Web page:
From the way Gov. Abbott talked about Austin Monday night, you might think he doesn’t like it here.
“As I was coming up here from Austin, Texas, tonight, I got to tell you, it’s great to be out of the People’s Republic of Austin,” Abbott told the Bell County Republican Party Dinner at the Bell County Expo Center, just under 60 miles up the road from Austin in Belton.
“As you leave Austin and start heading north, you start feeling different,” Abbott told the appreciative audience. “Once you cross the Travis County line, it starts smelling different. And you know what that fragrance is? Freedom. It’s the smell of freedom that does not exist in Austin, Texas.”
“That said, with your senators and legislators, I can tell you that today, Austin is more free than it was before the legislative session began because the state of Texas passed laws that overrode the liberal agenda of Austin, Texas, that is trying to send Texas down the pathway of California,” Abbott said.
On Memorial Day, the governor, in what he called a “celebration of freedom and free enterprise,” signed legislation taking ride-hailing regulation statewide and overriding the Austin ordinance that led Uber and Lyft to shut down operations in Austin.
“As your governor, I will not allow Austin, Texas, to Californiaize the Lone Star State,” Abbott said.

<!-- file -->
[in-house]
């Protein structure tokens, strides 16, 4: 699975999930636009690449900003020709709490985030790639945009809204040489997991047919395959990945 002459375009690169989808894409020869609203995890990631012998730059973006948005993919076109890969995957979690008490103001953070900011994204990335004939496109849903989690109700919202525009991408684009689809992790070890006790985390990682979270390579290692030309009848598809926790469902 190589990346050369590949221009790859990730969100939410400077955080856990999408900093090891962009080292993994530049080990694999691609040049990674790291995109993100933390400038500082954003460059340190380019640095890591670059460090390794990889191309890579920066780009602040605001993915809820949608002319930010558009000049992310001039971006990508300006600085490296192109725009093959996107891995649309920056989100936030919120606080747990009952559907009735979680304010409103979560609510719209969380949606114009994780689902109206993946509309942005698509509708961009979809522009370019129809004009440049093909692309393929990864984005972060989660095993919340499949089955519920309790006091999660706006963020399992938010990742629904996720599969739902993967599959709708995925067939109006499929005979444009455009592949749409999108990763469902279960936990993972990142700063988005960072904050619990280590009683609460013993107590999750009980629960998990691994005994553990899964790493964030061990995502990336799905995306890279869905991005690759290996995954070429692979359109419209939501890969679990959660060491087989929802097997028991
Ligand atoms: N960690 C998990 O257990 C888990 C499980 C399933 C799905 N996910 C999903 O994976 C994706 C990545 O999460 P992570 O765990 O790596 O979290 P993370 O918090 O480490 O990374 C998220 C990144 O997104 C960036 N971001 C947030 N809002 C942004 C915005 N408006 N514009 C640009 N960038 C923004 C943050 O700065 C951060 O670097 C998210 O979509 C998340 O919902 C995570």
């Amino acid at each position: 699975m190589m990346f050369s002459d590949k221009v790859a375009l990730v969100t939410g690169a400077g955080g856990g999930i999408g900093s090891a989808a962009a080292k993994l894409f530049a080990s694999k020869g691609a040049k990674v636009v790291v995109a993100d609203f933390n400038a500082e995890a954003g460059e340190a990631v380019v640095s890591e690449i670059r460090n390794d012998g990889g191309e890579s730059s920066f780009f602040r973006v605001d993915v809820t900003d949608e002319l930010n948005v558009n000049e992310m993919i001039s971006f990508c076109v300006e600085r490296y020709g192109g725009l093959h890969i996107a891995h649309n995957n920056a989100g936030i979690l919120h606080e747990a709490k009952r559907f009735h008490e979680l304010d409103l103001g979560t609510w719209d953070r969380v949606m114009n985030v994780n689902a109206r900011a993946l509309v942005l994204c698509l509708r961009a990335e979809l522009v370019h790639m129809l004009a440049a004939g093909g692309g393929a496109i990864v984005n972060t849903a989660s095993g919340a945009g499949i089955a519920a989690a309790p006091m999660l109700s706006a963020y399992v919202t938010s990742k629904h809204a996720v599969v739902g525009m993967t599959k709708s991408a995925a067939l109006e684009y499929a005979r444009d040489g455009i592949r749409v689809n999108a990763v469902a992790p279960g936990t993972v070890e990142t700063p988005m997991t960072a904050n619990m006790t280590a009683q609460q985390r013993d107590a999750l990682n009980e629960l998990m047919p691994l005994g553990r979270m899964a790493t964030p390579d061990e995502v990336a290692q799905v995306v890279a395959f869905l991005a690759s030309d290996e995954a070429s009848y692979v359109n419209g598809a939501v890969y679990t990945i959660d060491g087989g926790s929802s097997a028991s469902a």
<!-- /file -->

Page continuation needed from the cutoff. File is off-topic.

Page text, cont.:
The governor also referred to Austin, and Travis County Sheriff Sally Hernandez, as the seedbed of sanctuary city policies that will be banned under a new law that was among his priority items.
“We worked on ensuring that we kept every person in the state safe, every man, woman and child, and that meant we had to confront a problem that began festering in Austin, Texas, and began to spread across the state,” Abbott said. “It meant that we had to pass a ban on sanctuary city policies.”
“This will stop officials like Sanctuary Sally in Travis County, Texas, who was releasing dangerous criminals out of jail, back out on the street,” Abbott said. “People who have committed crimes like rape. My view is if you don’t want to enforce the law, you shouldn’t be involved in law enforcement.”
It was not the first time that Abbott referred to Hernandez by the alliteratively disparaging nickname, “Sanctuary Sally,” which appears to have originated with Joe Martinez, her Republican opponent for sheriff in the 2016 election, who used the term in reply to a question from the Statesman editorial board in October.
In March, Senator Paul Bettencourt, R-Houston, called Hernandez “Sanctuary Sally,” in an interview with The Chad Hasty Show.
And, the conservative news outlet, Breitbart, routinely refers to the sheriff in its news coverage as “Travis County Sheriff ‘Sanctuary Sally’ Hernandez.”
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